T1D Research Roundup: September 2021

September 23, 2021

Our research roundups bring you the most exciting T1D research stories from around the world – the new advances in treatment, devices and knowledge that are making the biggest impact in the fight to cure, treat and prevent T1D.

Here’s what you need to know in T1D research this month:

New results from the ENDIA study

New results from the JDRF-funded ENDIA study have shed light on the changes that occur in the gut bacteria of pregnant women with T1D. The researchers found that during pregnancy, women with T1D had more gut bacteria that were associated with inflammation. It’s thought that this could lead to a higher risk of pregnancy complications for women with T1D, as well as affecting the baby after birth. These changes could potentially be affected by changing a person’s diet, making this an important area of future study for new T1D prevention therapies.

A less invasive way to diagnose type 1 diabetes

Researchers at WEHI in Melbourne have led the development of a simplified blood test as a way of diagnosing type 1 diabetes. The current gold standard for diagnosing type 1 diabetes is a series of blood samples taken during a 2-hour glucose tolerance test. Led by A/Prof John Wentworth, the team at WEHI discovered that a single blood sample taken 2 hours after a glucose drink was just as accurate at predicting diagnosis as the current method. The study compared 3,500 glucose tolerance test results from studies around the world, including the JDRF-funded Type1Screen and ENDIA projects. It’s hoped that the new results will offer a far less invasive alternative for diagnosing children with T1D, while improving screening and early diagnosis.

A newly discovered hormone that could protect beta cells

A recently discovered hormone, known as MOTS-c, has been shown to stop the immune system from attacking beta cells in mice and prevent the development of type 1 diabetes. First discovered in 2015, MOTS-c is involved in several functions throughout the body, including turning glucose into energy following exercise. MOTS-c is one of a number of hormones that have recently been discovered in the DNA of mitochondria, the energy centres of our cells. It’s thought there may be even more unknown proteins in mitochondria that could play important roles in the immune system and controlling metabolism.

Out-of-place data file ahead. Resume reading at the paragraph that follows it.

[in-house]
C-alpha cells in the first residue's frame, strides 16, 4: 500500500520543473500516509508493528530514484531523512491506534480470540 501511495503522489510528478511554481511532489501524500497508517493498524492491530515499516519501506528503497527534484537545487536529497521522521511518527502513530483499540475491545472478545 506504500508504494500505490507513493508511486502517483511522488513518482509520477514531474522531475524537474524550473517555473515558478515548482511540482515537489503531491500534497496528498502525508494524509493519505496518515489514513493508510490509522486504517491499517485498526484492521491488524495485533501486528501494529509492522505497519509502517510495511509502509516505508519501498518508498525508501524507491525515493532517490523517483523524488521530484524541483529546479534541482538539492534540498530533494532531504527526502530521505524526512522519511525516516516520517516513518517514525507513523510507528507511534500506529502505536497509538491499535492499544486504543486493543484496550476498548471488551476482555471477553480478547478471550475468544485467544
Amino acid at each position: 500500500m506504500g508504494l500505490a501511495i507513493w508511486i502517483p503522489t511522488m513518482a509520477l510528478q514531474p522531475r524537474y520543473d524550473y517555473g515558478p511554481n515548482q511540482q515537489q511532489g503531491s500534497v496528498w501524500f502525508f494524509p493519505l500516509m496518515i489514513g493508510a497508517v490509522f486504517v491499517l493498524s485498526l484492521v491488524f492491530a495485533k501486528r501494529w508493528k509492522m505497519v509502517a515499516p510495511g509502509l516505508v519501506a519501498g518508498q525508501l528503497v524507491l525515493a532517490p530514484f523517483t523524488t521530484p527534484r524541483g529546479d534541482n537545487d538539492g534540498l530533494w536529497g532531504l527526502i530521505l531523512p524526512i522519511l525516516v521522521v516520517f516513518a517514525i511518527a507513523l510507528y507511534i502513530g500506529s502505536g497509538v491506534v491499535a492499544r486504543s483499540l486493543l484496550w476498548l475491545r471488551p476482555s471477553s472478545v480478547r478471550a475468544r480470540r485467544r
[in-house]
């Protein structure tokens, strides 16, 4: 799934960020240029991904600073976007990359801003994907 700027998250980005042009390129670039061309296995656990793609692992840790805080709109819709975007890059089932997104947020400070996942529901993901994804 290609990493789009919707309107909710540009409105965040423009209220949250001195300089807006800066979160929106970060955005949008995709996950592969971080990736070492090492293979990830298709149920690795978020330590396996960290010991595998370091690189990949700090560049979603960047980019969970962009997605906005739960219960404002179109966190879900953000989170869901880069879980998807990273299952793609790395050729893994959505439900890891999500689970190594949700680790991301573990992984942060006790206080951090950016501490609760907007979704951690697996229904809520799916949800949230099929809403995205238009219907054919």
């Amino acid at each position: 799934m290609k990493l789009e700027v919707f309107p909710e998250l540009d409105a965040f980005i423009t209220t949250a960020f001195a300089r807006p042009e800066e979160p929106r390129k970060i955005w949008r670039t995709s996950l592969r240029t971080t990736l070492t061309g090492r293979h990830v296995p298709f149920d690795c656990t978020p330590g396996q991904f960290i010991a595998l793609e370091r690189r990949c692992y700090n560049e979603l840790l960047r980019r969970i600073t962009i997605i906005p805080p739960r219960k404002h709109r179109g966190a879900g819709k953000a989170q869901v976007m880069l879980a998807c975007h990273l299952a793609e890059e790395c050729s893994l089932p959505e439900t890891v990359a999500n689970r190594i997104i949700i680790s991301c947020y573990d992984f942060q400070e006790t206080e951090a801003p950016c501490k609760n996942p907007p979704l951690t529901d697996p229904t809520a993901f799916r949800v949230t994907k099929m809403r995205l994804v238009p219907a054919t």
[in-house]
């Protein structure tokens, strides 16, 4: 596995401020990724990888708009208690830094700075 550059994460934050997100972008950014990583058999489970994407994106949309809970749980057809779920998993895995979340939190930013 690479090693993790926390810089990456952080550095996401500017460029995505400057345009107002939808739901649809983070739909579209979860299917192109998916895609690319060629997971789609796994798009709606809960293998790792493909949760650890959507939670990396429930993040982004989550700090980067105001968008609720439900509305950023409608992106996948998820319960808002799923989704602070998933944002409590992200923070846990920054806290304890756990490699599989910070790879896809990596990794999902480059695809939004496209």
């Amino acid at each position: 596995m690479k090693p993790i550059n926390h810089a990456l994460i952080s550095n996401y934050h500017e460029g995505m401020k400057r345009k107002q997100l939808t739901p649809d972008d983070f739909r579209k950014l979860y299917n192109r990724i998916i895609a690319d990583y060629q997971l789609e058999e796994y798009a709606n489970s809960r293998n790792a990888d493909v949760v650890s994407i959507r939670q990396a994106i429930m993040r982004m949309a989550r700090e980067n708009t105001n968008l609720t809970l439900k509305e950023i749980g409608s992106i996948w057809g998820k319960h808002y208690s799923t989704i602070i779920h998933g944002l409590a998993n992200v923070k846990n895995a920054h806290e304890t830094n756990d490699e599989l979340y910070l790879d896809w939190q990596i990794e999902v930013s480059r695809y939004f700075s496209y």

Genetic triggers for T1D found in a surprising location

Researchers at the University of Auckland have discovered that a major genetic trigger for type 1 diabetes may exist in the lungs. In the study, scientists used machine learning to group genetic variants associated with T1D by the part of the body that they have the biggest effect in. They were surprised to find the biggest impact coming from genes in the lung – not the pancreas. Viral infections have long been thought to be involved in the development of T1D, and these results suggest that lung infections could be among the triggers. With further study, researchers could potentially develop new ways of preventing T1D by targeting specific lung infections.

A world-first stem cell therapy enters the clinic

Vertex Pharmaceuticals has launched a US-based clinical trial of its stem cell-based therapy, known as VX-880. VX-880 is an islet cell replacement therapy, designed to replace damaged islet cells in people with T1D with new, fully functioning islets derived from stem cells. VX-880 is the first therapy of its kind to be investigated in a clinical trial, opening up new avenues for cell replacement therapies for T1D.

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